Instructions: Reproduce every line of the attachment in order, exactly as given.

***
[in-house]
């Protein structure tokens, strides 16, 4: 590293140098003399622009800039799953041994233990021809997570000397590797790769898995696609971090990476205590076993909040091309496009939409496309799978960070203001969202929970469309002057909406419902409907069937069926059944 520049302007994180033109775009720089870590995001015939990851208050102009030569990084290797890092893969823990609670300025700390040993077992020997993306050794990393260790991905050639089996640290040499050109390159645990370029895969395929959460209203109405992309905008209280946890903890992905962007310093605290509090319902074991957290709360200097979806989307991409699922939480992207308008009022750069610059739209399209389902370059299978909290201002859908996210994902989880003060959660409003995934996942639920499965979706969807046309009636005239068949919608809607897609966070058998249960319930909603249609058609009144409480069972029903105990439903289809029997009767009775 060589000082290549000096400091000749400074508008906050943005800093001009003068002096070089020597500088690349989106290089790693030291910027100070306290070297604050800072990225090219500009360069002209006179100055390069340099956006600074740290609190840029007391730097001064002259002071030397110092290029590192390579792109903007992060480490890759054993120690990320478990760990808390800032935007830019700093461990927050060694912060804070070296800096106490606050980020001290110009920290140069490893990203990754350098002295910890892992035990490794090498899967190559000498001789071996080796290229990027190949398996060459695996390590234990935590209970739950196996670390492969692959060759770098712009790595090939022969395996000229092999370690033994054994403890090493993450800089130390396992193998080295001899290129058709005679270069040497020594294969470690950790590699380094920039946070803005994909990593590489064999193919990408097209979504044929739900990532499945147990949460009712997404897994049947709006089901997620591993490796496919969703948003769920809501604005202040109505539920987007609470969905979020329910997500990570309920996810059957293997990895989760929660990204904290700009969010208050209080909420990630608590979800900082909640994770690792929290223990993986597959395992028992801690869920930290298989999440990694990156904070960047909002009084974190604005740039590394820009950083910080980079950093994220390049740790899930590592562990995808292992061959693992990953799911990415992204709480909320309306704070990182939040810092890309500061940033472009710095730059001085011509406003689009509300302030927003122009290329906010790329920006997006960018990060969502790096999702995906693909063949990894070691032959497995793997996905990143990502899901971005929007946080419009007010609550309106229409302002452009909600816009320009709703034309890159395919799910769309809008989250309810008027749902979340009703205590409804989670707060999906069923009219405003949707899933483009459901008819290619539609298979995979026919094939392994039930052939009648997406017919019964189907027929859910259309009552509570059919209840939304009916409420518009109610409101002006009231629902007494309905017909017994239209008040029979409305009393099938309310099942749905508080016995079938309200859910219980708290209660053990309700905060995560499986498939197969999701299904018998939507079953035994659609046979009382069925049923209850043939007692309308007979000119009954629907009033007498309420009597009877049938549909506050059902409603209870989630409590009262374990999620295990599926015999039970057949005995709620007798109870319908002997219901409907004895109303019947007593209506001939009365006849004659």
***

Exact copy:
[in-house]
């Protein structure tokens, strides 16, 4: 590293140098003399622009800039799953041994233990021809997570000397590797790769898995696609971090990476205590076993909040091309496009939409496309799978960070203001969202929970469309002057909406419902409907069937069926059944 520049302007994180033109775009720089870590995001015939990851208050102009030569990084290797890092893969823990609670300025700390040993077992020997993306050794990393260790991905050639089996640290040499050109390159645990370029895969395929959460209203109405992309905008209280946890903890992905962007310093605290509090319902074991957290709360200097979806989307991409699922939480992207308008009022750069610059739209399209389902370059299978909290201002859908996210994902989880003060959660409003995934996942639920499965979706969807046309009636005239068949919608809607897609966070058998249960319930909603249609058609009144409480069972029903105990439903289809029997009767009775 060589000082290549000096400091000749400074508008906050943005800093001009003068002096070089020597500088690349989106290089790693030291910027100070306290070297604050800072990225090219500009360069002209006179100055390069340099956006600074740290609190840029007391730097001064002259002071030397110092290029590192390579792109903007992060480490890759054993120690990320478990760990808390800032935007830019700093461990927050060694912060804070070296800096106490606050980020001290110009920290140069490893990203990754350098002295910890892992035990490794090498899967190559000498001789071996080796290229990027190949398996060459695996390590234990935590209970739950196996670390492969692959060759770098712009790595090939022969395996000229092999370690033994054994403890090493993450800089130390396992193998080295001899290129058709005679270069040497020594294969470690950790590699380094920039946070803005994909990593590489064999193919990408097209979504044929739900990532499945147990949460009712997404897994049947709006089901997620591993490796496919969703948003769920809501604005202040109505539920987007609470969905979020329910997500990570309920996810059957293997990895989760929660990204904290700009969010208050209080909420990630608590979800900082909640994770690792929290223990993986597959395992028992801690869920930290298989999440990694990156904070960047909002009084974190604005740039590394820009950083910080980079950093994220390049740790899930590592562990995808292992061959693992990953799911990415992204709480909320309306704070990182939040810092890309500061940033472009710095730059001085011509406003689009509300302030927003122009290329906010790329920006997006960018990060969502790096999702995906693909063949990894070691032959497995793997996905990143990502899901971005929007946080419009007010609550309106229409302002452009909600816009320009709703034309890159395919799910769309809008989250309810008027749902979340009703205590409804989670707060999906069923009219405003949707899933483009459901008819290619539609298979995979026919094939392994039930052939009648997406017919019964189907027929859910259309009552509570059919209840939304009916409420518009109610409101002006009231629902007494309905017909017994239209008040029979409305009393099938309310099942749905508080016995079938309200859910219980708290209660053990309700905060995560499986498939197969999701299904018998939507079953035994659609046979009382069925049923209850043939007692309308007979000119009954629907009033007498309420009597009877049938549909506050059902409603209870989630409590009262374990999620295990599926015999039970057949005995709620007798109870319908002997219901409907004895109303019947007593209506001939009365006849004659």